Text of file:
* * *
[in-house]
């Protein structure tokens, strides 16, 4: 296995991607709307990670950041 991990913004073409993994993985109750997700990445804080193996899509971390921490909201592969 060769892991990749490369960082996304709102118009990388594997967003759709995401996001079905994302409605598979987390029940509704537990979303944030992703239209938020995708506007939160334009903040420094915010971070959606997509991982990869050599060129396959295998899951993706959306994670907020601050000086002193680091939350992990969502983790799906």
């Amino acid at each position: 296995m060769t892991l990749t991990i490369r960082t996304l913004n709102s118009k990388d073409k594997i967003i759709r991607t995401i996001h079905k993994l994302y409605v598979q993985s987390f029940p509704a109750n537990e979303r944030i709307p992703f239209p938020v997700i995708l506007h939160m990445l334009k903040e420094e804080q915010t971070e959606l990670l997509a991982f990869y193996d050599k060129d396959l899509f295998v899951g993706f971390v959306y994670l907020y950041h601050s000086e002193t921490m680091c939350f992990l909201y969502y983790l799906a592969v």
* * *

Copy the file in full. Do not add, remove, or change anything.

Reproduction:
[in-house]
């Protein structure tokens, strides 16, 4: 296995991607709307990670950041 991990913004073409993994993985109750997700990445804080193996899509971390921490909201592969 060769892991990749490369960082996304709102118009990388594997967003759709995401996001079905994302409605598979987390029940509704537990979303944030992703239209938020995708506007939160334009903040420094915010971070959606997509991982990869050599060129396959295998899951993706959306994670907020601050000086002193680091939350992990969502983790799906």
């Amino acid at each position: 296995m060769t892991l990749t991990i490369r960082t996304l913004n709102s118009k990388d073409k594997i967003i759709r991607t995401i996001h079905k993994l994302y409605v598979q993985s987390f029940p509704a109750n537990e979303r944030i709307p992703f239209p938020v997700i995708l506007h939160m990445l334009k903040e420094e804080q915010t971070e959606l990670l997509a991982f990869y193996d050599k060129d396959l899509f295998v899951g993706f971390v959306y994670l907020y950041h601050s000086e002193t921490m680091c939350f992990l909201y969502y983790l799906a592969v």